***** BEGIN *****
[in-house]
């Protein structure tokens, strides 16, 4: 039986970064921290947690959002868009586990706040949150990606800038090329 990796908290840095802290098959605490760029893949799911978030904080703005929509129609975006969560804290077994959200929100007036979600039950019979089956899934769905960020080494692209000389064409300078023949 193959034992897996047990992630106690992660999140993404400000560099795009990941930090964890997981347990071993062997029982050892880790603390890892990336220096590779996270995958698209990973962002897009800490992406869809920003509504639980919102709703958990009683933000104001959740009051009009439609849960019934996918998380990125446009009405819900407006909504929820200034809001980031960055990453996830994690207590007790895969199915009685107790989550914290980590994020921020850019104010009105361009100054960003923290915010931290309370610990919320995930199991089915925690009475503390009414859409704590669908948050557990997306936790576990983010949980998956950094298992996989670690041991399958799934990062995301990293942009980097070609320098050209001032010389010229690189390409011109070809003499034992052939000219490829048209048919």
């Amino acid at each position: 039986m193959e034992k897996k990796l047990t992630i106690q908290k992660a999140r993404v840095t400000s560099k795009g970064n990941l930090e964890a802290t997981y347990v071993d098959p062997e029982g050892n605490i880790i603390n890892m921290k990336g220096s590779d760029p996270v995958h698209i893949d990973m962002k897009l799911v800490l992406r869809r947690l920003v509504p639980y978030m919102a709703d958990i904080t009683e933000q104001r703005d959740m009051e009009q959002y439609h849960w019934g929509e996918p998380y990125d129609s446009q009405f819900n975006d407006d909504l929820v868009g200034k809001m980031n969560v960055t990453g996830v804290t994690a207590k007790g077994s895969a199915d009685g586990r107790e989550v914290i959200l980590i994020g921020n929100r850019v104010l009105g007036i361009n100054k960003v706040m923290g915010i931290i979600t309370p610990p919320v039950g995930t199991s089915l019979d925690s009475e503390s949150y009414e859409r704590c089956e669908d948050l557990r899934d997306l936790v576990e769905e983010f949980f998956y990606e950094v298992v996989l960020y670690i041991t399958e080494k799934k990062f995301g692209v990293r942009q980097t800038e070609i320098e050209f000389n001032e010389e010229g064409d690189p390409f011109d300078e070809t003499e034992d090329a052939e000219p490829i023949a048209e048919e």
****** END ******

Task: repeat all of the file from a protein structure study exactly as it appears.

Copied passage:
[in-house]
């Protein structure tokens, strides 16, 4: 039986970064921290947690959002868009586990706040949150990606800038090329 990796908290840095802290098959605490760029893949799911978030904080703005929509129609975006969560804290077994959200929100007036979600039950019979089956899934769905960020080494692209000389064409300078023949 193959034992897996047990992630106690992660999140993404400000560099795009990941930090964890997981347990071993062997029982050892880790603390890892990336220096590779996270995958698209990973962002897009800490992406869809920003509504639980919102709703958990009683933000104001959740009051009009439609849960019934996918998380990125446009009405819900407006909504929820200034809001980031960055990453996830994690207590007790895969199915009685107790989550914290980590994020921020850019104010009105361009100054960003923290915010931290309370610990919320995930199991089915925690009475503390009414859409704590669908948050557990997306936790576990983010949980998956950094298992996989670690041991399958799934990062995301990293942009980097070609320098050209001032010389010229690189390409011109070809003499034992052939000219490829048209048919």
């Amino acid at each position: 039986m193959e034992k897996k990796l047990t992630i106690q908290k992660a999140r993404v840095t400000s560099k795009g970064n990941l930090e964890a802290t997981y347990v071993d098959p062997e029982g050892n605490i880790i603390n890892m921290k990336g220096s590779d760029p996270v995958h698209i893949d990973m962002k897009l799911v800490l992406r869809r947690l920003v509504p639980y978030m919102a709703d958990i904080t009683e933000q104001r703005d959740m009051e009009q959002y439609h849960w019934g929509e996918p998380y990125d129609s446009q009405f819900n975006d407006d909504l929820v868009g200034k809001m980031n969560v960055t990453g996830v804290t994690a207590k007790g077994s895969a199915d009685g586990r107790e989550v914290i959200l980590i994020g921020n929100r850019v104010l009105g007036i361009n100054k960003v706040m923290g915010i931290i979600t309370p610990p919320v039950g995930t199991s089915l019979d925690s009475e503390s949150y009414e859409r704590c089956e669908d948050l557990r899934d997306l936790v576990e769905e983010f949980f998956y990606e950094v298992v996989l960020y670690i041991t399958e080494k799934k990062f995301g692209v990293r942009q980097t800038e070609i320098e050209f000389n001032e010389e010229g064409d690189p390409f011109d300078e070809t003499e034992d090329a052939e000219p490829i023949a048209e048919e």